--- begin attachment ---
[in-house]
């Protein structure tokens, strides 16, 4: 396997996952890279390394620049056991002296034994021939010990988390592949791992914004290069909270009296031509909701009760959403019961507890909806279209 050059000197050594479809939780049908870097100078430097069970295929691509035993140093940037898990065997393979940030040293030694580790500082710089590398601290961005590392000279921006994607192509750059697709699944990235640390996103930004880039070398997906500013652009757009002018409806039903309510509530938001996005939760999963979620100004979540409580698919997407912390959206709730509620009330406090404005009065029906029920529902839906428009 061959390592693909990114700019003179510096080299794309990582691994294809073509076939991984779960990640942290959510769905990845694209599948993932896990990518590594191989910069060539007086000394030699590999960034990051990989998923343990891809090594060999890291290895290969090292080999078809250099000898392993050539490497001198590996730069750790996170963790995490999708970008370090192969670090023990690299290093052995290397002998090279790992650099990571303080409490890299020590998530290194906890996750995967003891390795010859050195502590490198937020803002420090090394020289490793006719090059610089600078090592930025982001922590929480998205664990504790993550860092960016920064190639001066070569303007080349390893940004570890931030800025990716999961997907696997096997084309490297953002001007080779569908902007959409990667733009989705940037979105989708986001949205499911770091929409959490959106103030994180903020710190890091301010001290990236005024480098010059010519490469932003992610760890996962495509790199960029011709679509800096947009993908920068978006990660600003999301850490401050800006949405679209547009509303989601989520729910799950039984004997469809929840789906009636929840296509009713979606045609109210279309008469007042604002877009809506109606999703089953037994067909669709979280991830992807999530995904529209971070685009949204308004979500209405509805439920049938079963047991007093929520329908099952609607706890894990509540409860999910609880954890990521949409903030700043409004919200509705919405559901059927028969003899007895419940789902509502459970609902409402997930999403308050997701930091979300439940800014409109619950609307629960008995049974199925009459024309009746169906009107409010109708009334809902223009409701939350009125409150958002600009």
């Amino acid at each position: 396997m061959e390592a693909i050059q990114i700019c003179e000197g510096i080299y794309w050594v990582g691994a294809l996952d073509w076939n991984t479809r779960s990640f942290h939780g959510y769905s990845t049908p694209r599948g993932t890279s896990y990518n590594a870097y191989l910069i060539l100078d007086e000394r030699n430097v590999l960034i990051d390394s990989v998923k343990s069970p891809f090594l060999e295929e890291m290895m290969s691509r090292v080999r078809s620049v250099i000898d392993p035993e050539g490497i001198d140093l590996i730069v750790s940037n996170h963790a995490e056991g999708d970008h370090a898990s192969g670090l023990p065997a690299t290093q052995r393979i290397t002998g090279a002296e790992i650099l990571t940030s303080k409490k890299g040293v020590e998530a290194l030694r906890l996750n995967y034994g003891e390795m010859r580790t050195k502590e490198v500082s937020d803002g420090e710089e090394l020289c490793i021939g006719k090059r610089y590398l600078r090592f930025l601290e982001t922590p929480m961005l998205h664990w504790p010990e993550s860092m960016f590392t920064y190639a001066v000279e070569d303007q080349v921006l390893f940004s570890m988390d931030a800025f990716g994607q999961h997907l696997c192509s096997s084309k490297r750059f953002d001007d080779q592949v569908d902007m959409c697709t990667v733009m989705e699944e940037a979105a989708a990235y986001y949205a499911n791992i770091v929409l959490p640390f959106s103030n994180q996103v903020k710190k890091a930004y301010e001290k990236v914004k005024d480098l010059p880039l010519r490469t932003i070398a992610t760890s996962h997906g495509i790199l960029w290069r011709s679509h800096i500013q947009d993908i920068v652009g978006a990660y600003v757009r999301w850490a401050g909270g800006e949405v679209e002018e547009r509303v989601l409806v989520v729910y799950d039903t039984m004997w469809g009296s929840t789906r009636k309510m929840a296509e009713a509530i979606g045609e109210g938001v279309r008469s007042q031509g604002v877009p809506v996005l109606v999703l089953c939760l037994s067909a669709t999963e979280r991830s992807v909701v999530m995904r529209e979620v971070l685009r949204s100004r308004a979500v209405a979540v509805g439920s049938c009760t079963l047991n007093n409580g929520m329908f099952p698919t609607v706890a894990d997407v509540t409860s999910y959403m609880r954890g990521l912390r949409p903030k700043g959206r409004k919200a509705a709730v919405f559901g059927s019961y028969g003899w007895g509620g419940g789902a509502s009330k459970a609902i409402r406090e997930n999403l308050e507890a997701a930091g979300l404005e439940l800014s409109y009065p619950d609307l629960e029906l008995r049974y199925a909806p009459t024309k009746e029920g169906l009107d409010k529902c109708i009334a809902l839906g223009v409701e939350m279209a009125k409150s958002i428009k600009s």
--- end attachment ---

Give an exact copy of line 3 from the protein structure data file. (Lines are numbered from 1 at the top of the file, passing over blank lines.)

């Amino acid at each position: 396997m061959e390592a693909i050059q990114i700019c003179e000197g510096i080299y794309w050594v990582g691994a294809l996952d073509w076939n991984t479809r779960s990640f942290h939780g959510y769905s990845t049908p694209r599948g993932t890279s896990y990518n590594a870097y191989l910069i060539l100078d007086e000394r030699n430097v590999l960034i990051d390394s990989v998923k343990s069970p891809f090594l060999e295929e890291m290895m290969s691509r090292v080999r078809s620049v250099i000898d392993p035993e050539g490497i001198d140093l590996i730069v750790s940037n996170h963790a995490e056991g999708d970008h370090a898990s192969g670090l023990p065997a690299t290093q052995r393979i290397t002998g090279a002296e790992i650099l990571t940030s303080k409490k890299g040293v020590e998530a290194l030694r906890l996750n995967y034994g003891e390795m010859r580790t050195k502590e490198v500082s937020d803002g420090e710089e090394l020289c490793i021939g006719k090059r610089y590398l600078r090592f930025l601290e982001t922590p929480m961005l998205h664990w504790p010990e993550s860092m960016f590392t920064y190639a001066v000279e070569d303007q080349v921006l390893f940004s570890m988390d931030a800025f990716g994607q999961h997907l696997c192509s096997s084309k490297r750059f953002d001007d080779q592949v569908d902007m959409c697709t990667v733009m989705e699944e940037a979105a989708a990235y986001y949205a499911n791992i770091v929409l959490p640390f959106s103030n994180q996103v903020k710190k890091a930004y301010e001290k990236v914004k005024d480098l010059p880039l010519r490469t932003i070398a992610t760890s996962h997906g495509i790199l960029w290069r011709s679509h800096i500013q947009d993908i920068v652009g978006a990660y600003v757009r999301w850490a401050g909270g800006e949405v679209e002018e547009r509303v989601l409806v989520v729910y799950d039903t039984m004997w469809g009296s929840t789906r009636k309510m929840a296509e009713a509530i979606g045609e109210g938001v279309r008469s007042q031509g604002v877009p809506v996005l109606v999703l089953c939760l037994s067909a669709t999963e979280r991830s992807v909701v999530m995904r529209e979620v971070l685009r949204s100004r308004a979500v209405a979540v509805g439920s049938c009760t079963l047991n007093n409580g929520m329908f099952p698919t609607v706890a894990d997407v509540t409860s999910y959403m609880r954890g990521l912390r949409p903030k700043g959206r409004k919200a509705a709730v919405f559901g059927s019961y028969g003899w007895g509620g419940g789902a509502s009330k459970a609902i409402r406090e997930n999403l308050e507890a997701a930091g979300l404005e439940l800014s409109y009065p619950d609307l629960e029906l008995r049974y199925a909806p009459t024309k009746e029920g169906l009107d409010k529902c109708i009334a809902l839906g223009v409701e939350m279209a009125k409150s958002i428009k600009s």